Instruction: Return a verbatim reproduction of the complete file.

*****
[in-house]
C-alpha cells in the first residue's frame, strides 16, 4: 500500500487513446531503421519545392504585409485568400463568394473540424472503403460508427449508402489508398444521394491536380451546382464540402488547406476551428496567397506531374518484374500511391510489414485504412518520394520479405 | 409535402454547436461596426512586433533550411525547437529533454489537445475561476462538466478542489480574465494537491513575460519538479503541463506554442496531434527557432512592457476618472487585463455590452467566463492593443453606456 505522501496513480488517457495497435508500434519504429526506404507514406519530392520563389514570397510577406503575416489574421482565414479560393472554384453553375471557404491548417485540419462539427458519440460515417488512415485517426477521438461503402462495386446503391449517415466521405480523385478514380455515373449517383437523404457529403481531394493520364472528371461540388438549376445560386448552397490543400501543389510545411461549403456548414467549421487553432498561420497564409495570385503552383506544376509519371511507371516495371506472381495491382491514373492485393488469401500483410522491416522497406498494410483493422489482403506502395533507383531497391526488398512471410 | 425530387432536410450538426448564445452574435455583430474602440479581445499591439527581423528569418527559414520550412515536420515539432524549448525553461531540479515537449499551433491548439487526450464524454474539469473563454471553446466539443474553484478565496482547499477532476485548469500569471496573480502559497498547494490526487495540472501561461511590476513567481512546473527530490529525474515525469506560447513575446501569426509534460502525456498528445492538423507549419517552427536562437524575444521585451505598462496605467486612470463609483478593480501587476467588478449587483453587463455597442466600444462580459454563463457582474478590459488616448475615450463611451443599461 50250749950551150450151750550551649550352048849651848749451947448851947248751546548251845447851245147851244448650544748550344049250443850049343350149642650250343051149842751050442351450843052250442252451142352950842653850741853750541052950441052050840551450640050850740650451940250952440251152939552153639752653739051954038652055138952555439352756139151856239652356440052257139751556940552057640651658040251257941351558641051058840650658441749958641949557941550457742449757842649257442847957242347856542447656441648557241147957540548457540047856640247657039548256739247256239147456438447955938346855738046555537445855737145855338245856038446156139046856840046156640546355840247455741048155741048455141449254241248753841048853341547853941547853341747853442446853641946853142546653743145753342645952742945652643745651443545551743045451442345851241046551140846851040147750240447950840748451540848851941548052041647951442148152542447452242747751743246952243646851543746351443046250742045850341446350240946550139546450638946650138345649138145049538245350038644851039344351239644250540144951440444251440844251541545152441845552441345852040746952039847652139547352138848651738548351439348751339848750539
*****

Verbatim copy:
[in-house]
C-alpha cells in the first residue's frame, strides 16, 4: 500500500487513446531503421519545392504585409485568400463568394473540424472503403460508427449508402489508398444521394491536380451546382464540402488547406476551428496567397506531374518484374500511391510489414485504412518520394520479405 | 409535402454547436461596426512586433533550411525547437529533454489537445475561476462538466478542489480574465494537491513575460519538479503541463506554442496531434527557432512592457476618472487585463455590452467566463492593443453606456 505522501496513480488517457495497435508500434519504429526506404507514406519530392520563389514570397510577406503575416489574421482565414479560393472554384453553375471557404491548417485540419462539427458519440460515417488512415485517426477521438461503402462495386446503391449517415466521405480523385478514380455515373449517383437523404457529403481531394493520364472528371461540388438549376445560386448552397490543400501543389510545411461549403456548414467549421487553432498561420497564409495570385503552383506544376509519371511507371516495371506472381495491382491514373492485393488469401500483410522491416522497406498494410483493422489482403506502395533507383531497391526488398512471410 | 425530387432536410450538426448564445452574435455583430474602440479581445499591439527581423528569418527559414520550412515536420515539432524549448525553461531540479515537449499551433491548439487526450464524454474539469473563454471553446466539443474553484478565496482547499477532476485548469500569471496573480502559497498547494490526487495540472501561461511590476513567481512546473527530490529525474515525469506560447513575446501569426509534460502525456498528445492538423507549419517552427536562437524575444521585451505598462496605467486612470463609483478593480501587476467588478449587483453587463455597442466600444462580459454563463457582474478590459488616448475615450463611451443599461 50250749950551150450151750550551649550352048849651848749451947448851947248751546548251845447851245147851244448650544748550344049250443850049343350149642650250343051149842751050442351450843052250442252451142352950842653850741853750541052950441052050840551450640050850740650451940250952440251152939552153639752653739051954038652055138952555439352756139151856239652356440052257139751556940552057640651658040251257941351558641051058840650658441749958641949557941550457742449757842649257442847957242347856542447656441648557241147957540548457540047856640247657039548256739247256239147456438447955938346855738046555537445855737145855338245856038446156139046856840046156640546355840247455741048155741048455141449254241248753841048853341547853941547853341747853442446853641946853142546653743145753342645952742945652643745651443545551743045451442345851241046551140846851040147750240447950840748451540848851941548052041647951442148152542447452242747751743246952243646851543746351443046250742045850341446350240946550139546450638946650138345649138145049538245350038644851039344351239644250540144951440444251440844251541545152441845552441345852040746952039847652139547352138848651738548351439348751339848750539